‘Look at the public service, the police and the army,’ says the veteran politician who has since fallen out with his former boss and confidante. He says it’s easier for Museveni to use State House resources because State House expenditures are not exposed to strict accountability like the President’s Office, which is a state institution. He says State House expenditures are treated like those of security and the army, which are classified.

But why have Parliament and other oversight institutions of state and civil society not made the shift in budgetary allocations to State House an issue? Bidandi Ssali says that it’s because State House has been treated as a no-go area in the same way ISO or ESO are treated. So its expenditures attract minimum questioning by the oversight organs of the government.

Bidandi says creation and reliance on informal centres of power parallel to the established institutions usually breeds undesirable consequences. ‘Museveni is making mistakes like many other leaders have done in the past. Mobutu Sese Sseko, Jean-Bedel Bokassa, Daniel Arap Moi tried it but they disastrously failed,’ he said.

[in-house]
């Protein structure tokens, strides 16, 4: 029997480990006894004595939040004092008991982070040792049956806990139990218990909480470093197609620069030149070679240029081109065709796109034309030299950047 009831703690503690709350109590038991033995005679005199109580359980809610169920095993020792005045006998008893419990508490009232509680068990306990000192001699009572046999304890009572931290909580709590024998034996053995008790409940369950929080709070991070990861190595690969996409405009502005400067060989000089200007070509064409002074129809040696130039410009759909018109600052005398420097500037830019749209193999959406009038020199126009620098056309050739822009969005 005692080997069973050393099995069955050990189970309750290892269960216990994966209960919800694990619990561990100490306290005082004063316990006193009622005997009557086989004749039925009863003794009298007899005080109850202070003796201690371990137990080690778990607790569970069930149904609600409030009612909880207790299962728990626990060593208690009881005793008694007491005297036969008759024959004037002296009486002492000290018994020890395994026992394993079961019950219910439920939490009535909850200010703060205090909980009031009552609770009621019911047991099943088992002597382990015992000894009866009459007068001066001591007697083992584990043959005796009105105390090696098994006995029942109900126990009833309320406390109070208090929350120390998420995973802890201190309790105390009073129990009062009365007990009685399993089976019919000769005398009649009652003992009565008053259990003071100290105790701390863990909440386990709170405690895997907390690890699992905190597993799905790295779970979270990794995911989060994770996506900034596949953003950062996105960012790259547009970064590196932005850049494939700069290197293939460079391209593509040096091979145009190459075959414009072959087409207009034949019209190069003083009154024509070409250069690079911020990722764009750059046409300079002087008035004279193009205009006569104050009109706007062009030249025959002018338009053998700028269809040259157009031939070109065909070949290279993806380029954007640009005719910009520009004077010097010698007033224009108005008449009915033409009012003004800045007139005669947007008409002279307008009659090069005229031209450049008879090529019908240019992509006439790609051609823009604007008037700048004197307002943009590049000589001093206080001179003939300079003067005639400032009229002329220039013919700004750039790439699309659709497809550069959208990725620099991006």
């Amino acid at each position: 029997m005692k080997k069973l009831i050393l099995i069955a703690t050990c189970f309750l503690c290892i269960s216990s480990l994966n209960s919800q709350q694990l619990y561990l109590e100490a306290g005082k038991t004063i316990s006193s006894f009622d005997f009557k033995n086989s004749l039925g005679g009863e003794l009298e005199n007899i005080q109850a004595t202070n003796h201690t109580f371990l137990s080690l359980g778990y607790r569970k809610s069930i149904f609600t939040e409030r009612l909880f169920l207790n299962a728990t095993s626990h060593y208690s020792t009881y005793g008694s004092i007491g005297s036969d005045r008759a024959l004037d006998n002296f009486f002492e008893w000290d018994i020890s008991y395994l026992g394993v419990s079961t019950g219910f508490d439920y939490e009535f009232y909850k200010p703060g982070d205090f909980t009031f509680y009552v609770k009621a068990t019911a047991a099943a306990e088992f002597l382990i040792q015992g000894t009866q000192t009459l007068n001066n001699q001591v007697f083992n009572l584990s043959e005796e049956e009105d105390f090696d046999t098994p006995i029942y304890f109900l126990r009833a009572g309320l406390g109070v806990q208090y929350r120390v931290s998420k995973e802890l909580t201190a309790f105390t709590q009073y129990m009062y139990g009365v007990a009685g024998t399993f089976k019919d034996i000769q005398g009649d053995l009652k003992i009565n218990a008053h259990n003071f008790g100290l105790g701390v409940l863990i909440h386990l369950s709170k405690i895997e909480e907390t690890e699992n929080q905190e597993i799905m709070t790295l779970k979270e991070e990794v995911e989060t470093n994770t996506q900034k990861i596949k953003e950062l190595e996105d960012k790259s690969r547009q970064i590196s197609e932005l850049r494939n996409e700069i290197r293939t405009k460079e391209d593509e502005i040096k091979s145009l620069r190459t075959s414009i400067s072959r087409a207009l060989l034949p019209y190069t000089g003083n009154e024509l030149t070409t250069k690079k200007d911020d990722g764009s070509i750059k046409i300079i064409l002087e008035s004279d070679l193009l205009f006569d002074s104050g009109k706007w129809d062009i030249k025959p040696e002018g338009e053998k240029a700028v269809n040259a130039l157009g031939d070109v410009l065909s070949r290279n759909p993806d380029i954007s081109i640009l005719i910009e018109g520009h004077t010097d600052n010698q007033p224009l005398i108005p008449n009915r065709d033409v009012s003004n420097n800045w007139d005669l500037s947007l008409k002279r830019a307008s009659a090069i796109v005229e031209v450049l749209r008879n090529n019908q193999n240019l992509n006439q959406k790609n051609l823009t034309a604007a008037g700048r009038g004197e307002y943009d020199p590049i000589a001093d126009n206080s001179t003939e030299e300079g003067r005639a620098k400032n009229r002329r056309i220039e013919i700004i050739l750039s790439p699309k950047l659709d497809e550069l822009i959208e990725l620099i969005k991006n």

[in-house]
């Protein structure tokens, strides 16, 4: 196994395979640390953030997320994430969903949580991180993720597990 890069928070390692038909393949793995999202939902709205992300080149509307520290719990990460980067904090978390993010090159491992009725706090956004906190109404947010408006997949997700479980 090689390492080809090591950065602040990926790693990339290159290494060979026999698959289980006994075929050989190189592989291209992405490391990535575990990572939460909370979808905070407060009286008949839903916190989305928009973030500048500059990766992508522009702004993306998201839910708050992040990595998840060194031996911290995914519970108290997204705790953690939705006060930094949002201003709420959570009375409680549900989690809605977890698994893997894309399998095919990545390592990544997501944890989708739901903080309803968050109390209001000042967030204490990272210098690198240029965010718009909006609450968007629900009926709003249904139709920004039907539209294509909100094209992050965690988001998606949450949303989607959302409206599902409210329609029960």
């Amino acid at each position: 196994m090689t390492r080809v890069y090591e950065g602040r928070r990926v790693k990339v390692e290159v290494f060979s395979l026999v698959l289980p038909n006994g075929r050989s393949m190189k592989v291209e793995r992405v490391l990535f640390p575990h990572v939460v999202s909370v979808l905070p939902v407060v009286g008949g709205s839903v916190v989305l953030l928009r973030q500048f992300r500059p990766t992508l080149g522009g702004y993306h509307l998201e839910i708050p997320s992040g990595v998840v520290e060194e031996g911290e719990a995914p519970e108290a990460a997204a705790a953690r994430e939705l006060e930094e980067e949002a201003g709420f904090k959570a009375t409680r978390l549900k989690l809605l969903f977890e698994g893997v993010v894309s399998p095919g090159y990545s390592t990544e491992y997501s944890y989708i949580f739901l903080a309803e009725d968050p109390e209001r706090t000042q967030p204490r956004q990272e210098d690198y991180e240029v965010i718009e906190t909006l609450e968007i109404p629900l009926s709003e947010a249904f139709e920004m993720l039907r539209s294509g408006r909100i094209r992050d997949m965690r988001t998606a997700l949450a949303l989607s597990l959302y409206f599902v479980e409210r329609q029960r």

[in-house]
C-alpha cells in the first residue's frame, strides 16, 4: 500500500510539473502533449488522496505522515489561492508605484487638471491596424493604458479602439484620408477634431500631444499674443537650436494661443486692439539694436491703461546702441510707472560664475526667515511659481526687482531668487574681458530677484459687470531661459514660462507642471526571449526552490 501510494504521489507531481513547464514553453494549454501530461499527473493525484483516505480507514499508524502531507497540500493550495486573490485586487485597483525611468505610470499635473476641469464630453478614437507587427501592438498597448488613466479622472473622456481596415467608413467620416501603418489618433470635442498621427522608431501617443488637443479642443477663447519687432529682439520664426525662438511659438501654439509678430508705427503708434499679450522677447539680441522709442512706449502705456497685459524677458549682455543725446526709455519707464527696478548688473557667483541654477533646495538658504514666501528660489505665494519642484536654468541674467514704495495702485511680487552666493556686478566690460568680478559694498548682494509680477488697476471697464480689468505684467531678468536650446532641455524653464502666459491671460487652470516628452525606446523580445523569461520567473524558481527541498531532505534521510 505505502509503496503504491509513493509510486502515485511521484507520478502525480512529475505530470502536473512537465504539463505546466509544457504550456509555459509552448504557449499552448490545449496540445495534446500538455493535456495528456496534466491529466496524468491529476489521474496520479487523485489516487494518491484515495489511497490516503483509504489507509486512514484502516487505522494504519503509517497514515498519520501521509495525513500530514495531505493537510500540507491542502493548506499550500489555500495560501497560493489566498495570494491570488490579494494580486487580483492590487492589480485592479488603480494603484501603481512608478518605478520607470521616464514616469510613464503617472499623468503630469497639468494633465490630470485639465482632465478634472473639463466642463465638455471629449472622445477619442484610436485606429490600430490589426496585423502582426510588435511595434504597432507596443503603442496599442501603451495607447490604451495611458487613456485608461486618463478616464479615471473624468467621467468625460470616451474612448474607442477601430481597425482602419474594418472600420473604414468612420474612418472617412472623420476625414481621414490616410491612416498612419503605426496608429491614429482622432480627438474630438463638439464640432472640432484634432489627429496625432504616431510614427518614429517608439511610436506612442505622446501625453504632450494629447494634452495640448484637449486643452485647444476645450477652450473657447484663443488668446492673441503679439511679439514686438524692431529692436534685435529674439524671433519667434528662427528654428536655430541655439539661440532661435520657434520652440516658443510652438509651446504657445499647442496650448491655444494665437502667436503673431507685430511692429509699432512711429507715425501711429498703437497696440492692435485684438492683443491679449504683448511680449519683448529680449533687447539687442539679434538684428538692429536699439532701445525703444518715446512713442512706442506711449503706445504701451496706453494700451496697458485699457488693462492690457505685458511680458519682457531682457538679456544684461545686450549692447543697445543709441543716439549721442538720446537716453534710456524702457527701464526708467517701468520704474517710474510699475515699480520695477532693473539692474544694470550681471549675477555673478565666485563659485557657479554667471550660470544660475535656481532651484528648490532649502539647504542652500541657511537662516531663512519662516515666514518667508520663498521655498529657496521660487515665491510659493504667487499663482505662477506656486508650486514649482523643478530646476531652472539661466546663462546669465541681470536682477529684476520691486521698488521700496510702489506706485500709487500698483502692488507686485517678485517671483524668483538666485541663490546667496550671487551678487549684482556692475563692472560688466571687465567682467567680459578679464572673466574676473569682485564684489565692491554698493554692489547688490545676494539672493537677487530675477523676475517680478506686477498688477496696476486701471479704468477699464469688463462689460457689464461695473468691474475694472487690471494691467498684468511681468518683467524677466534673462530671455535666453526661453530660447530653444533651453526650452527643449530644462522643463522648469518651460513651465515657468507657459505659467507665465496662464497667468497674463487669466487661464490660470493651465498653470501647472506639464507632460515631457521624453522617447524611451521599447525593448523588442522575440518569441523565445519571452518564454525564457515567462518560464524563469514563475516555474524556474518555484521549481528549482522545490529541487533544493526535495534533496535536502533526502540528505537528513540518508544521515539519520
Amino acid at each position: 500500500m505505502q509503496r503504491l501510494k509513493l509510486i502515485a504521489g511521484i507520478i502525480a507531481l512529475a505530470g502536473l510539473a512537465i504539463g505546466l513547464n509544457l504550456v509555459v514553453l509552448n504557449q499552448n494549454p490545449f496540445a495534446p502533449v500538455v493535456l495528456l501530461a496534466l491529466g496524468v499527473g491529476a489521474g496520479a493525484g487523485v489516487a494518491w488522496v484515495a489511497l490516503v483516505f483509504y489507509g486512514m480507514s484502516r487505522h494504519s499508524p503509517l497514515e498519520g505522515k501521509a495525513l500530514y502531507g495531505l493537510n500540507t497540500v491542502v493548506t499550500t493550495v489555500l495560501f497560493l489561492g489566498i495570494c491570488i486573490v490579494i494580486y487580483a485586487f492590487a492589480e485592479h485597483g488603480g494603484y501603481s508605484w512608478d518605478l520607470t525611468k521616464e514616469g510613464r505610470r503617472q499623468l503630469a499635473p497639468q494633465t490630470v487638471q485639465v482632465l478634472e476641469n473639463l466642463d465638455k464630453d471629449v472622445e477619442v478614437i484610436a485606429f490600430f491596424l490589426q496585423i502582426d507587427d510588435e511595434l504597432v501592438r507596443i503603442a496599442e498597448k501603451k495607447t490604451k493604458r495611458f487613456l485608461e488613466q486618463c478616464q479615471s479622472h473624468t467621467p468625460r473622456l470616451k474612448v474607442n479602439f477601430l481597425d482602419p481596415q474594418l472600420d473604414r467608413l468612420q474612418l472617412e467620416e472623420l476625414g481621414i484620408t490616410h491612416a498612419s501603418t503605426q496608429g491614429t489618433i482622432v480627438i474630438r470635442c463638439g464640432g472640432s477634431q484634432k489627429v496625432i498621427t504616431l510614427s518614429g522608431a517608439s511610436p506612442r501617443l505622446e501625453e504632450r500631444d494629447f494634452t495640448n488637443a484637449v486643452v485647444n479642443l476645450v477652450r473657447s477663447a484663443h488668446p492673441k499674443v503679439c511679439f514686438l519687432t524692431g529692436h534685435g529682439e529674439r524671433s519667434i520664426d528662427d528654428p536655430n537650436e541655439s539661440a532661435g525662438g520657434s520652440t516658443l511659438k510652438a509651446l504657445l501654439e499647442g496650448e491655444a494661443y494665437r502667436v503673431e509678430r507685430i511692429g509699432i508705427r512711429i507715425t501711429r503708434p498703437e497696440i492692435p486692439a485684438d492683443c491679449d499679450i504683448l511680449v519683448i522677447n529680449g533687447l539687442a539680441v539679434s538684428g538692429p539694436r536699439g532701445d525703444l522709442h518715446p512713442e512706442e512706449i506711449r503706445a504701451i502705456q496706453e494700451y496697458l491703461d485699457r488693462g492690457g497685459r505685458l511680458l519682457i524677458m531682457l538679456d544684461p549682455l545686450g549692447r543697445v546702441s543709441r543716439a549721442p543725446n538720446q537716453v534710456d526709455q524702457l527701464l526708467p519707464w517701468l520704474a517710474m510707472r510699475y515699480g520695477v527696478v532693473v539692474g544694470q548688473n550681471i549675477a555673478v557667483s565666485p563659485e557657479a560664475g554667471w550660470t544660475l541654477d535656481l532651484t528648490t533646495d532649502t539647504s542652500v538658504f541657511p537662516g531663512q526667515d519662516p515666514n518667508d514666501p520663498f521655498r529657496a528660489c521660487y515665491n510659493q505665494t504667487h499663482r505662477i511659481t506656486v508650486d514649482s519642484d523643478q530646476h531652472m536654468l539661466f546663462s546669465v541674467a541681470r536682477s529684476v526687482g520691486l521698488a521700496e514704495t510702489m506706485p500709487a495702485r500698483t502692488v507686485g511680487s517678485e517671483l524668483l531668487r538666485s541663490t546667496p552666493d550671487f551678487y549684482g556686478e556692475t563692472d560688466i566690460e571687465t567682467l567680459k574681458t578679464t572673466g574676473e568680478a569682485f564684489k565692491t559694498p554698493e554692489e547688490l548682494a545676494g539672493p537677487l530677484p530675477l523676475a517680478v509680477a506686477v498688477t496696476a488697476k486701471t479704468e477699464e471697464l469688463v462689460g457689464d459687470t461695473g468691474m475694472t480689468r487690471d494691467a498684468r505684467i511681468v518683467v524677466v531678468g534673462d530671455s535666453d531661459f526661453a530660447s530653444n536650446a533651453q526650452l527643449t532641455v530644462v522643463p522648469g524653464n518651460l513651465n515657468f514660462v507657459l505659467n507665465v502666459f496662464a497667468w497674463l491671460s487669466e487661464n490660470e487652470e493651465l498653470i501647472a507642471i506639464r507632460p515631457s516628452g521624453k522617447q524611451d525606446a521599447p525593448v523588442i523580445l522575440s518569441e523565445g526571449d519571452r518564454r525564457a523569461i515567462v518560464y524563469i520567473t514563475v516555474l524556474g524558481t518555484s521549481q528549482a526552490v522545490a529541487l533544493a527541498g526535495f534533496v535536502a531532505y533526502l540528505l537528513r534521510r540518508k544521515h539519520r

Why is the President taking this path? Bidandi thinks Museveni has undergone a complete metamorphosis since 1986. ‘This is a President who has lost direction. Everything is now too personal to him. If what he wants is not in the constitutional provisions, it will justify whatever means he uses to achieve that. Museveni, who took oath of office in 1986, is definitely the opposite of the Museveni who is the President today. He has taken a complete 360-degree turn from a nationalist to an inward looking leader, from a person who used to detest corruption to one who is aiding it. That’s why his old colleagues have left him and he has remained with those who want to hang on him like bats,’ Bidandi says.